The subsurface injection of drilling waste has become an increasingly popular and well-accepted technology over the last several decades. The popularity of this technology is primary spurred by its economic advantages in meeting more stringent drilling waste management requirements, especially in remote and environmentally sensitive areas. Furthermore, its use has become more attractive with the dramatic development and improvement in the processes associated with surface and sub-surface engineering, fracture modeling, risks identification and mitigation options, injection monitoring and in-depth pressure analysis. Together, these advancements have improved considerably the assurance and efficiency of waste injection operations worldwide.
Nevertheless, despite the tremendous advancements in the fracture modeling attained from subsurface feasibility studies, a major uncertainty exists with the propagation of multiple-fractures that apparently accompanies the intermittent batch injection process, essential to the drilling waste injection operation. The propagation of multiple-fractures, along with their orientation and complexities, strongly influence the fracture design, ultimate disposal capacity and injection pressure behavior. Consequently, this uncertainty is a critical issue, both in drilling waste injection and re-fracturing in conventional stimulation treatments.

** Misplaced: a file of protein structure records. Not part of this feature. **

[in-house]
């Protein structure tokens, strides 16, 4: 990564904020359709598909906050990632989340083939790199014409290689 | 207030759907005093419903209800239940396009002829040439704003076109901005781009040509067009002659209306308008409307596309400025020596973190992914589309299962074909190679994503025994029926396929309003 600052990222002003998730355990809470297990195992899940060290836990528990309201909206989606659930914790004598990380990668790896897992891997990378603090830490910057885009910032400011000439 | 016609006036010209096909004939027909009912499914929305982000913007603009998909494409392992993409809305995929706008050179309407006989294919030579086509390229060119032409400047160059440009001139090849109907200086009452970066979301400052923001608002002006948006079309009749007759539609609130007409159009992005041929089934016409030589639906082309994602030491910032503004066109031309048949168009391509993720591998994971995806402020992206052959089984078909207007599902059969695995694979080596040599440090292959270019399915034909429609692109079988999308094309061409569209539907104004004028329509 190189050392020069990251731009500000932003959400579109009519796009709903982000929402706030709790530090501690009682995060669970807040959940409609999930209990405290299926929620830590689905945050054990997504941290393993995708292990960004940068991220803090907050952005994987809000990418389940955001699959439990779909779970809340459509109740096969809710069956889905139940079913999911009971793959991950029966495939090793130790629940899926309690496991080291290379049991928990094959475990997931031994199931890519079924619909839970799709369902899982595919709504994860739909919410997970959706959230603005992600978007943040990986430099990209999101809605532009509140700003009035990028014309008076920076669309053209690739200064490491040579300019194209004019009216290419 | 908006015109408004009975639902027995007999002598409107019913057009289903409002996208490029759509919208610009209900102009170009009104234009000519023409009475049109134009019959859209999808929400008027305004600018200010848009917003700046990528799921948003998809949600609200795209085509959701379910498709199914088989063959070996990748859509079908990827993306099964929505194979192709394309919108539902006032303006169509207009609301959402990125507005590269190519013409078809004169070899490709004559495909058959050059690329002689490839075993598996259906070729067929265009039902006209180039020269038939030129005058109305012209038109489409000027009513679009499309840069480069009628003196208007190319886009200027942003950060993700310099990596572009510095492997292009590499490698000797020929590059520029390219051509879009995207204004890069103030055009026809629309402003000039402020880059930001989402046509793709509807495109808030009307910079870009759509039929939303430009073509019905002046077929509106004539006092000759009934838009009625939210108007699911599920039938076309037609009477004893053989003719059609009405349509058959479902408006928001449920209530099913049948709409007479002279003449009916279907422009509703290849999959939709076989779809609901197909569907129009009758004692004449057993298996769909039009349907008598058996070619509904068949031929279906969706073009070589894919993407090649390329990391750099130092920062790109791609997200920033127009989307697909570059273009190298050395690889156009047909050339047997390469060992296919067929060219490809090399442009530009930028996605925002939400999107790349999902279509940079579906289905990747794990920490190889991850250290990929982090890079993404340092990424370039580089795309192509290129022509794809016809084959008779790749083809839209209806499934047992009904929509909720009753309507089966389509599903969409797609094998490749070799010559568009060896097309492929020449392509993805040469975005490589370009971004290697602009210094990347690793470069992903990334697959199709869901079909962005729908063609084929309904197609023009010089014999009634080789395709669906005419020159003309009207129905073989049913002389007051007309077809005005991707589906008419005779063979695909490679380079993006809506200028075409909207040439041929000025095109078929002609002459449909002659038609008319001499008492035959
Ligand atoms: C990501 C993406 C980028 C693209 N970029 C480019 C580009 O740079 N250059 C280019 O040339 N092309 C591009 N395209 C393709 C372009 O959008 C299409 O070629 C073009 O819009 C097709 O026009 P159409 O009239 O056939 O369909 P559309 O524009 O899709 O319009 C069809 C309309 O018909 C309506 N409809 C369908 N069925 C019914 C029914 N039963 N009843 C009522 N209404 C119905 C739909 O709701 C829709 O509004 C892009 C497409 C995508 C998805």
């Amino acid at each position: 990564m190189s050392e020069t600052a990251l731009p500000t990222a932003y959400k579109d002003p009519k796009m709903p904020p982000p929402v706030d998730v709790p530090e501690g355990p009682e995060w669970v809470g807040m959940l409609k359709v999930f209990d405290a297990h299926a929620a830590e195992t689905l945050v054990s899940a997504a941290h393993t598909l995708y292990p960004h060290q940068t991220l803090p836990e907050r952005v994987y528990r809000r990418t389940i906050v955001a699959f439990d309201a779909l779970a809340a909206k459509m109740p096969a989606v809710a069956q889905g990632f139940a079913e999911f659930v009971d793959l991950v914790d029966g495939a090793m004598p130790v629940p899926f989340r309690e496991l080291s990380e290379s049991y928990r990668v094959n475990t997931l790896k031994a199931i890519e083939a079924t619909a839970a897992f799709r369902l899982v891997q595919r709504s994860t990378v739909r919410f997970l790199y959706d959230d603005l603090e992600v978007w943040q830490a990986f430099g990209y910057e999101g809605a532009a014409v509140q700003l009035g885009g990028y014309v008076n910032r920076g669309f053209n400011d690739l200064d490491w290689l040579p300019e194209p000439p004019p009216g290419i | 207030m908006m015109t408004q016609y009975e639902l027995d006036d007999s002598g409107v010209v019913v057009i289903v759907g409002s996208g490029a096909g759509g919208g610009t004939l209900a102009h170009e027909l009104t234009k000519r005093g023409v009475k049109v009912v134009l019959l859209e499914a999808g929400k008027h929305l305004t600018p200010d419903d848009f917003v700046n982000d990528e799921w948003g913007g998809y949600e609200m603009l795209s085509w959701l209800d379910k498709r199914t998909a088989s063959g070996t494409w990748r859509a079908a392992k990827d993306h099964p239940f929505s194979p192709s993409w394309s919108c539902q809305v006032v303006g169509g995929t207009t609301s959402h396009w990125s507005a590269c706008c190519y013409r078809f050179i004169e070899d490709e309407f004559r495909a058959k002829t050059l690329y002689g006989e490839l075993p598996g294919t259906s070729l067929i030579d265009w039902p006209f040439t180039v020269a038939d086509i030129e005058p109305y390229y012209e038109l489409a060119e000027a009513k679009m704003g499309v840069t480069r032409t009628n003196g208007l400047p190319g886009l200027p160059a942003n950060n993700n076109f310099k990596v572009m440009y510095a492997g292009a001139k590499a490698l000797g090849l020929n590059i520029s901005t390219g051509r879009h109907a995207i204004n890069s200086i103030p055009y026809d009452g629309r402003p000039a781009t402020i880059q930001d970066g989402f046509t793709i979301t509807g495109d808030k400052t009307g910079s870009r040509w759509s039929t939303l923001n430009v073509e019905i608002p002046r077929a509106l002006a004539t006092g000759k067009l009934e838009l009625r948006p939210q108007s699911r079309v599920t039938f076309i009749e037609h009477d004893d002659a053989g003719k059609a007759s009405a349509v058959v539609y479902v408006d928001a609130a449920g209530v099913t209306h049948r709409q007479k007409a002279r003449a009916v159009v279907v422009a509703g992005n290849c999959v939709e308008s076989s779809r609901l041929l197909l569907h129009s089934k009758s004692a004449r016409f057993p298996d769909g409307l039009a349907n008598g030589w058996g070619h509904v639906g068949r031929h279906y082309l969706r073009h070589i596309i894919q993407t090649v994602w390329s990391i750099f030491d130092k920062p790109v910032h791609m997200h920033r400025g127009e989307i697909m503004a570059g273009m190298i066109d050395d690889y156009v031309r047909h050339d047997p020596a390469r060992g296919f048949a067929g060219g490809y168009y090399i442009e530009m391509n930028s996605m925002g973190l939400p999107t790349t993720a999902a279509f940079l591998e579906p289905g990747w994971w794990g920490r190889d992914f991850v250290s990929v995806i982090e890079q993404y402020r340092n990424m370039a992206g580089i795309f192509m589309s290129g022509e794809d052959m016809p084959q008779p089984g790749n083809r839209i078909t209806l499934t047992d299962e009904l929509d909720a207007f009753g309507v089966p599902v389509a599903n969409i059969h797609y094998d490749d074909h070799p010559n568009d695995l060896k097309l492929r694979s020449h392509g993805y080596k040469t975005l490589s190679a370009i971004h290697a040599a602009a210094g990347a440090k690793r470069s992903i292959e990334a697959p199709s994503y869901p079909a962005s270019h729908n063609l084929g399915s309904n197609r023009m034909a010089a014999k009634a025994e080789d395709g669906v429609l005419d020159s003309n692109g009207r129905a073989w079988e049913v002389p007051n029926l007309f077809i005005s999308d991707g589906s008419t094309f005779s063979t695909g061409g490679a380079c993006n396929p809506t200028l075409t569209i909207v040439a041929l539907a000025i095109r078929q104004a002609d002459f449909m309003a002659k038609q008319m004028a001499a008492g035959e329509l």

This paper describes the evolution of understanding of multiple-fracture mechanics in drilling waste injection, starting from the conventional "wagon-wheel" uniform disposal-domain concept to the branching multiple-fractures approach that becomes practical through mathematical computations of near-wellbore changes in the stresses resulting from prior fracture creation and solids accumulation. Moreover, the authors present four potential scenarios of subsequent fracture initiation and propagation during intermittent injections, and provide revised re-assessment of data from the joint industry Mounds Drill Cuttings Injection Field Experiment.